Enable: We've done dozens of campaigns on LivingSocial's "Pick Your Five" Facebook application. The object is to get people to pick five based on a topic: "5 favorite movies," "5 scariest things," etc. While the brand exposure within the user experience can be strong, the true benefit is when people share their list with their friends via the Facebook newsfeed. This generates even more valuable impressions and engagements.
Everybody wants to run an "engaging" campaign. The first mistake in designing engagement is to start with your idea and your brand. Additionally, the most social of social networks isn't going to provide you with an engaging campaign unless you start with the people and focus on the enablers. Your engagement effort should recognize what users are doing, what they are asking for, or what represents the ongoing activity. Enablers here are social games where you can engage by offering in-game components or highly social activities, like quizzing applications or offering advice to the communities of people asking for it.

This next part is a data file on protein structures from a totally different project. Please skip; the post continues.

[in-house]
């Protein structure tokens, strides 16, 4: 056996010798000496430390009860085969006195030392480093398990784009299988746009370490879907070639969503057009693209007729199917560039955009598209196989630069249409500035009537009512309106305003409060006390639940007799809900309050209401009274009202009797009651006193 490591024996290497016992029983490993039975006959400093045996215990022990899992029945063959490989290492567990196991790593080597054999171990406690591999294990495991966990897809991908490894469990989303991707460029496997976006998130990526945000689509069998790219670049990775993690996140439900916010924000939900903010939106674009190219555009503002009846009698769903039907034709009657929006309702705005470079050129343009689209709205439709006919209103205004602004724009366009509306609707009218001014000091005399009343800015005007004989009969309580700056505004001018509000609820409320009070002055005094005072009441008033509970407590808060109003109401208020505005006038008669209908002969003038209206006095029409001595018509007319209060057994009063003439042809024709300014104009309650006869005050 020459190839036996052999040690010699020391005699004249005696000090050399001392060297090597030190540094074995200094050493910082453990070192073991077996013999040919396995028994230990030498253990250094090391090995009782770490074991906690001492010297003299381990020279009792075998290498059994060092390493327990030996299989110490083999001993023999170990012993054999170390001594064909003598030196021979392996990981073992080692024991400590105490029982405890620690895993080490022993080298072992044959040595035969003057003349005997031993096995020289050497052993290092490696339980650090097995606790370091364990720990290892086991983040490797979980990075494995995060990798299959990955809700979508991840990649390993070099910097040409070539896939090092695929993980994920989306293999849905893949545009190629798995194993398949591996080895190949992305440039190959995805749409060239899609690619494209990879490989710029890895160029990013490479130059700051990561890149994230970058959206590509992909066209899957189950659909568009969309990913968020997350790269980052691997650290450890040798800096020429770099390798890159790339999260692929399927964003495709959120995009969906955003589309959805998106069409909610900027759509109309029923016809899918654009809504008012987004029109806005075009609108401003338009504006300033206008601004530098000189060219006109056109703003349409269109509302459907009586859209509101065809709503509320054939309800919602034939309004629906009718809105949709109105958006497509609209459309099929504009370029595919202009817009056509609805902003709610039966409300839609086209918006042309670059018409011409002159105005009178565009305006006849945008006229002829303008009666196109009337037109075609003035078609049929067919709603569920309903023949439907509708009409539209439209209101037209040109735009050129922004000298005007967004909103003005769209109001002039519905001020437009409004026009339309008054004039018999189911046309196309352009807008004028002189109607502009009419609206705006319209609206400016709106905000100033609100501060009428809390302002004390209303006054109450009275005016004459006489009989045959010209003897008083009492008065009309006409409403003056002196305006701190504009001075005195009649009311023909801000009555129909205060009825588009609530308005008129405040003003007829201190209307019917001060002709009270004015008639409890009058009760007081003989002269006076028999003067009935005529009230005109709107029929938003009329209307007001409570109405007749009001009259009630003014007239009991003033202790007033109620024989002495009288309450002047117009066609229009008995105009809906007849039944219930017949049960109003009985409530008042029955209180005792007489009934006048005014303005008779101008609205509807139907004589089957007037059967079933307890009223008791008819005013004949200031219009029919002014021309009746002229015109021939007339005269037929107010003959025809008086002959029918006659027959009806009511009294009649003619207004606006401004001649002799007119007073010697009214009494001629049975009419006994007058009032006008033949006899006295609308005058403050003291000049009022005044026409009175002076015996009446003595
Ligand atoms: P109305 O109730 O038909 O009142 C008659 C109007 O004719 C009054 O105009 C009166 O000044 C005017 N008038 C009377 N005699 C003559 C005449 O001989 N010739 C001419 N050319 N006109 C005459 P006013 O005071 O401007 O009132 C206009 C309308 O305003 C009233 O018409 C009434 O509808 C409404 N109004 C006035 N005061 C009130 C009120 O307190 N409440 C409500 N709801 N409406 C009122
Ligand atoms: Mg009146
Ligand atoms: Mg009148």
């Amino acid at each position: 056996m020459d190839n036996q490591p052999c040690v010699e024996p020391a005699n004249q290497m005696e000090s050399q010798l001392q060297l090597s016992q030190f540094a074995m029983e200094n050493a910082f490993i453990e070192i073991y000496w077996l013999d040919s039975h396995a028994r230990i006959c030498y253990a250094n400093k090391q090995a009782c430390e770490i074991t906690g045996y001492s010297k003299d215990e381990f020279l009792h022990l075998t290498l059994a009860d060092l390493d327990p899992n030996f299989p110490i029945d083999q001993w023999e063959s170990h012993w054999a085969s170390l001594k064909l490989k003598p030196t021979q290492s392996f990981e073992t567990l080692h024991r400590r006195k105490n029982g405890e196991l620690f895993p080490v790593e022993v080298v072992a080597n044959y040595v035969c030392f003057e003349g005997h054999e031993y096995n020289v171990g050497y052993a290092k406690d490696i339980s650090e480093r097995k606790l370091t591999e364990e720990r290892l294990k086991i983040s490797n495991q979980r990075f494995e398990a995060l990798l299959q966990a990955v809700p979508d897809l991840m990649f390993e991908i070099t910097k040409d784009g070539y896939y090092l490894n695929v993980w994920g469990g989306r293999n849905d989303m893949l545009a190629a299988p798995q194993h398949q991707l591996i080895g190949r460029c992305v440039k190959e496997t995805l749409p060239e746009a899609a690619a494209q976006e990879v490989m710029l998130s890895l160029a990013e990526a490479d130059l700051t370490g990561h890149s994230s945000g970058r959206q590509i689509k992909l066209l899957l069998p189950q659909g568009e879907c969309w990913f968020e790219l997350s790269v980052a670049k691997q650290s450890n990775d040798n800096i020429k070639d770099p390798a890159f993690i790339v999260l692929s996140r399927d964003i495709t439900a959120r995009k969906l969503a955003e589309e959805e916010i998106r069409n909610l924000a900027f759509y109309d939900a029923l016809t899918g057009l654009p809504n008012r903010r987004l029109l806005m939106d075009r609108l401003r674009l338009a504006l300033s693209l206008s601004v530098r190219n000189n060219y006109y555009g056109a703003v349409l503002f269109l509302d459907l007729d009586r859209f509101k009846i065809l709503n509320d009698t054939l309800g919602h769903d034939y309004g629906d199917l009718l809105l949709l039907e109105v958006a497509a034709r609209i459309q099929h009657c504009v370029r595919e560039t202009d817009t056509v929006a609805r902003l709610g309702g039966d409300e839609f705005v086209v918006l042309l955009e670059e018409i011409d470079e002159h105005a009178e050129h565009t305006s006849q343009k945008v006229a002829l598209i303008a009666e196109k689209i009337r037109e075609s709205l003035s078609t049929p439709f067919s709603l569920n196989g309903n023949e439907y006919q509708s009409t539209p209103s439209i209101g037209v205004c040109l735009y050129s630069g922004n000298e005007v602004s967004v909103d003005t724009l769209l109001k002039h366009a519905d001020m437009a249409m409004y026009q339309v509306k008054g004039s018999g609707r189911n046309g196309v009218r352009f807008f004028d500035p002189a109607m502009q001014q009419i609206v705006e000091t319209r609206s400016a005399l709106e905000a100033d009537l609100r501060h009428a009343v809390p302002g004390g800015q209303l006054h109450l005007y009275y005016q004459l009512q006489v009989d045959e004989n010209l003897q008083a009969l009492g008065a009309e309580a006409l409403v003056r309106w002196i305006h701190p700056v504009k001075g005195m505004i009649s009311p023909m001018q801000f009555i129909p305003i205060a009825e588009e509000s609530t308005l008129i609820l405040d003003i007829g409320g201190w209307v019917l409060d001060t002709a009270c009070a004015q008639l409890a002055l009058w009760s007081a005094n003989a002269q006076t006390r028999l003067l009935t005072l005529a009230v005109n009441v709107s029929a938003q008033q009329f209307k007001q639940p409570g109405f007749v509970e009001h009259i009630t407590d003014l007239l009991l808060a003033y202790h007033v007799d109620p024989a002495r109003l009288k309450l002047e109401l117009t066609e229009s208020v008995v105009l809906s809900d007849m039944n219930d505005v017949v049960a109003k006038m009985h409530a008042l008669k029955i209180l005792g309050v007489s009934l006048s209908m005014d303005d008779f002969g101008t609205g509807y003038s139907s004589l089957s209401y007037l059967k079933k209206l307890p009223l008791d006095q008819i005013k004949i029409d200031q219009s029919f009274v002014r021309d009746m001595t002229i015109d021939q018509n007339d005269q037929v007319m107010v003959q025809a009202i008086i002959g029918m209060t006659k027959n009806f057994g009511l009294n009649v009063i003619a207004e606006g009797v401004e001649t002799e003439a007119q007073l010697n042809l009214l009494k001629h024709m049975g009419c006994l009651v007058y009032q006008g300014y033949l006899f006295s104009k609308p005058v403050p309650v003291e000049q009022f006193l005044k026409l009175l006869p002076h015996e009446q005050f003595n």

Enable: Within social games, reaching people during game-play through media units is hardly effective. But, engagement in social games is a huge opportunity for brands. For example, in Mafia Wars, a wildly popular social game, we integrated Universal Studios Home Entertainments' Blu-ray and DVD release of "Public Enemies." During "Public Enemies Week" on Mafia Wars, players completed various jobs in order to unlock Public Enemies "loot" -- items such as John Dillinger's wooden gun, prison stripes, and the Public Enemy No. 1 Newspaper, among others. Additionally, special Public Enemies-featured jobs were offered for a limited time. After completing jobs (playing the game), players were able to view clips from the movie. Public Enemies loot and jobs were engaged and completed tens of millions of times, and posted to players' Facebook newsfeeds more than 7.6 million times, delivering nearly a billion viral impressions.
Re-marketing to the consumer base